That looks OK but life is never quite that simple....

It's very interesting to note that there are now several publications from this group which are pretty convincing that many breast cancers, in vivo, have hyperactive mitochondria and perform oxphos to a very high level to support their aggressive growth pattern. Including both increased expression of the genes for complex I components and the enhanced ability (in mitochondria from fresh frozen human surgical breast cancer biopsies) to process large amounts of NADH to NAD+. Certainly compared to both non neoplastic surrounding epithelial cells and most especially compared to the surrounding stromal cells (mostly fibroblasts).

The results from the two groups are both very convincing and utterly incompatible.


To square the circle you get some help from this paper which suggest that at least one of the cell lines used in Santidrian's study are, in fact, melanoma derived cells, not breast cancer cells at all. In terms of aggressive phenotype most clinicians might be significantly more concerned about melanoma vs breast adenocarcinoma. I would anyway.

You may have to be married to a pathologist to realise quite how difficult it is to differentiate highly malignant cell types as both their genes and their appearance seem to eventually degenerate or evolve in to some sort of identical "cancer cell".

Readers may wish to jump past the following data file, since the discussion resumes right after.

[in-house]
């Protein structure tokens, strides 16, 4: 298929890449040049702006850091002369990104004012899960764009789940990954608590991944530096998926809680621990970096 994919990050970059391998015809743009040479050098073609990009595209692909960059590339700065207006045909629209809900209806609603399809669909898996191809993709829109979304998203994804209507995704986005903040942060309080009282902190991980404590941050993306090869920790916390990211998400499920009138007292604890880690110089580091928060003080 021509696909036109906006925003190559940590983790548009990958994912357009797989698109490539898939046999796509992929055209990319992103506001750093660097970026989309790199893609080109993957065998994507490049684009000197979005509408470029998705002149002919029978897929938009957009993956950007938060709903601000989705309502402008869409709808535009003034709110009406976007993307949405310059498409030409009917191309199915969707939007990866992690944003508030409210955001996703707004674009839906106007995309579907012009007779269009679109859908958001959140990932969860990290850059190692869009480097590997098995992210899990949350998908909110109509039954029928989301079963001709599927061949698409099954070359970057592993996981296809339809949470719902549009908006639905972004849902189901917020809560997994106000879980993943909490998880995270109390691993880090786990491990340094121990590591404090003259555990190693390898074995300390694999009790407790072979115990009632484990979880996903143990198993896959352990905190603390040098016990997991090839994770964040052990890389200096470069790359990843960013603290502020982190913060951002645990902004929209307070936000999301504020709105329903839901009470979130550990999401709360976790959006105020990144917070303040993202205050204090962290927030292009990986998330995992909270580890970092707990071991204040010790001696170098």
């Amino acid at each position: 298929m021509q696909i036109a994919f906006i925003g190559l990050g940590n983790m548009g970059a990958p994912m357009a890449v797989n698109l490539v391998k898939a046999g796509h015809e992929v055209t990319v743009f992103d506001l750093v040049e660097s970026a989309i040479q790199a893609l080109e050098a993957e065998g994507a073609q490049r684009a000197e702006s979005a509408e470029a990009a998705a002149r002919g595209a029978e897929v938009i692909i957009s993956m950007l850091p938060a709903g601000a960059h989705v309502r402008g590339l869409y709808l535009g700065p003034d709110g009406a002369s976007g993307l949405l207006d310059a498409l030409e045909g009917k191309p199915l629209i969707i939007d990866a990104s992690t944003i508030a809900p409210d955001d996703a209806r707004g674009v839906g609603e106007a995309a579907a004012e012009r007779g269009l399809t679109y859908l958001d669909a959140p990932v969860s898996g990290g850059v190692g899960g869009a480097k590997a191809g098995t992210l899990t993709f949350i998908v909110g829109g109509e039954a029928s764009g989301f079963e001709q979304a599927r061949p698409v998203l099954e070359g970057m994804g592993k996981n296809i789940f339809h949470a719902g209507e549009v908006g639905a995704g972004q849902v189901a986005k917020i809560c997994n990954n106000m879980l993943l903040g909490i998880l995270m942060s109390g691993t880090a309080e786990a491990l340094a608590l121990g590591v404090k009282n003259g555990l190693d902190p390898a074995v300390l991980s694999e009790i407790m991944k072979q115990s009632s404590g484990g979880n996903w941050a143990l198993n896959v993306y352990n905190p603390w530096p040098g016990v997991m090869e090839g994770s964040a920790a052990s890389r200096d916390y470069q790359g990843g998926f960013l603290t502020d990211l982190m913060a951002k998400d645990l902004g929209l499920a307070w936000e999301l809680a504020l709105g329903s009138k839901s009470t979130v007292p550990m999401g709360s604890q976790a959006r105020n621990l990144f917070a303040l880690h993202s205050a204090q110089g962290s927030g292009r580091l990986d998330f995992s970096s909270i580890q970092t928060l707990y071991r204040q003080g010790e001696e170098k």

That seems to be the point being made by this chap.

So whether MDA-MB-435 cells are melanoma cells or breast cancer cells, they are degenerate/evolved enough to be indistinguishable from either family of cancer of origin and may well be behaviourally indistinguishable too.

The logical explanation is that MDA-MB-435 cells represent a more advanced cancer development than the still rather "normal" cells in routine surgical patients, most of the cells from which will be running on oxphos fueled by manipulating their surround fibroblasts (which will be running on glycolysis, with shut down mitochondria) to donate large amounts of TCA substrates to their controlling cancer cells

Aside: You still have a massive fuel source for cancer cells based on glycolysis here, it's just moved from the cancer cells themselves to the surrounding fibroblasts. But the down side is that while you might starve the fibroblasts by running on low glucose and high FFAs (they have lost their mitochondria) you still have active cancer cells willing to use ketones, FFAs or lactate through their very active mitochondrial electron transport chains... End depressing aside.